Magnolia


(Species: Magnolia - Family: Magnoliaceae)

 

Magnolia and its origins

Magnolias are a group of flowering trees and shrubs that, when in bloom, are considered to be one of the most beautiful of all plants.

 

The distribution of magnolia species is far and wide, encompassing two main areas: north America, central America and the West Indies; east and south-east Asia. There are also some species in South America.

 

In 1703, the French botanist Charles Plumier gave the name Magnolia to a flowering tree growing wild on the island of Martinique. He named it in honour of another French botanist of the time, Pierre Magnol. In the 19th century the celebrated British plant hunter Ernest Wilson introduced eight Chinese species to Europe.

 

Seasonality: Magnolia in flower

Magnolias vary from tall trees to medium-sized shrubs and can be deciduous or evergreen. The group that lose their leaves, flower in spring on bare branches before the leaves reappear. The evergreens bloom in summer and in early autumn.

 

The blooms on all types of magnolia are exceptionally beautiful, and vary in shape from the star-shaped, fluttery white scented flowers on Magnolia stellata, an ideal variety for small gardens, reaching only 150cm, to the tulip magnolia, M x soulangeana, with pale to deep rose goblet-shaped blooms that in improved form Lennei, a multi-stemmed tree that will reach 8m in maturity, are nearly 20cm across.

 

As well as the more familiar white, rose and deep pink blooms, there are also shades of yellow, as in M denudata yellow River, a dome-shaped small tree with creamy-yellow, goblet flowers that suits a small, sheltered garden. 

 

Although magnolias have a reputation for not flowering in their early years, hybrids have been successfully bred to give earlier-blooming plants coupled with bigger and better flowers. Thus Magnolia grandiflora, the spectacular evergreen magnolia, will not produce its celebrated huge, creamy-white blooms in late summer until it is at least 20 years old, but varieties Goliath and Exmouth will produce flowers within ten years - and they are well worth waiting for. 

 

How to plant: Magnolia

Magnolias are not easy plants to grow but they are worth the extra effort needed. They prefer fertile, well-drained soil that is slightly acidic, though some varieties such as M soulangeana are fairly lime tolerant.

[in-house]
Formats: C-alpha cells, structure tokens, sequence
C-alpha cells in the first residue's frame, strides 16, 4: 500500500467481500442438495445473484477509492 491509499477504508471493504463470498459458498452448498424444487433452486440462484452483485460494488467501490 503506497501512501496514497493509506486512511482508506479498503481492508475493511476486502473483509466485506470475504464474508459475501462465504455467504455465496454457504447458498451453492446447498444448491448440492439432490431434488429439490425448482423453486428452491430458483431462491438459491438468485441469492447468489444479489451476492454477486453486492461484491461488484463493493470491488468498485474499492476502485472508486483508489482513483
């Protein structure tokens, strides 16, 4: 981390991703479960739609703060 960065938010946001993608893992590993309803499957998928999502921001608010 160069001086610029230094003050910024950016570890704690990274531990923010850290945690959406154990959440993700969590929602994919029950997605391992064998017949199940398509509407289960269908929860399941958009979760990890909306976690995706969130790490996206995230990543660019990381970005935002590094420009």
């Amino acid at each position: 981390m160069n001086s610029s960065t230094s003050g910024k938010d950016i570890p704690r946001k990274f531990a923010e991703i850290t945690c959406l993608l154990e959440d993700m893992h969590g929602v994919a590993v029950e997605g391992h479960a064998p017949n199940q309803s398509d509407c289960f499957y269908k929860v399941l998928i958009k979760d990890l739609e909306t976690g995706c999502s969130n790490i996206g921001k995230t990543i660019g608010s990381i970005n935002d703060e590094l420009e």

They should ideally be located in a site that is either sunny or in light shade. The plants themselves are hardy but it is important to avoid planting them in a frost pocket or an exposed, windy site, because the buds will be damaged. Plant away from other plants so that the full beauty of the shrub or tree can be seen. Against or near a wall is ideal, as it affords a little shelter.

 

The time to plant a magnolia is in spring. Avoid planting too deeply because magnolias are surface-rooting, and work plenty of organic matter into the planting hole.

 

Water copiously until established, especially if there is a drought. Mulch every spring with well-rotted manure and ideally, some leafmould to add to the acidity of the soil's pH. Don't plant near the plants or beneath them, as they dislike root disturbance.

 

Magnolias require minimal pruning. Simply remove unwanted branches and any dead wood after flowering. 

 

Propagation of Magnolias

Magnolia plants can be grown from seed but take years to reach a practical size, and cuttings are not easy. The best option is to layer shoots in summer, by taking a branch of the magnolia that can be bent down to the ground, and pegging it securely in order for it to form roots. When new shoots appear, the plant can be severed and replanted.

 

Did you know?

Magnolias evolved before bees existed, so the flowers developed to encourage pollination by beetles. Plants from the magnoliaceae family have been found dating back 95 million years.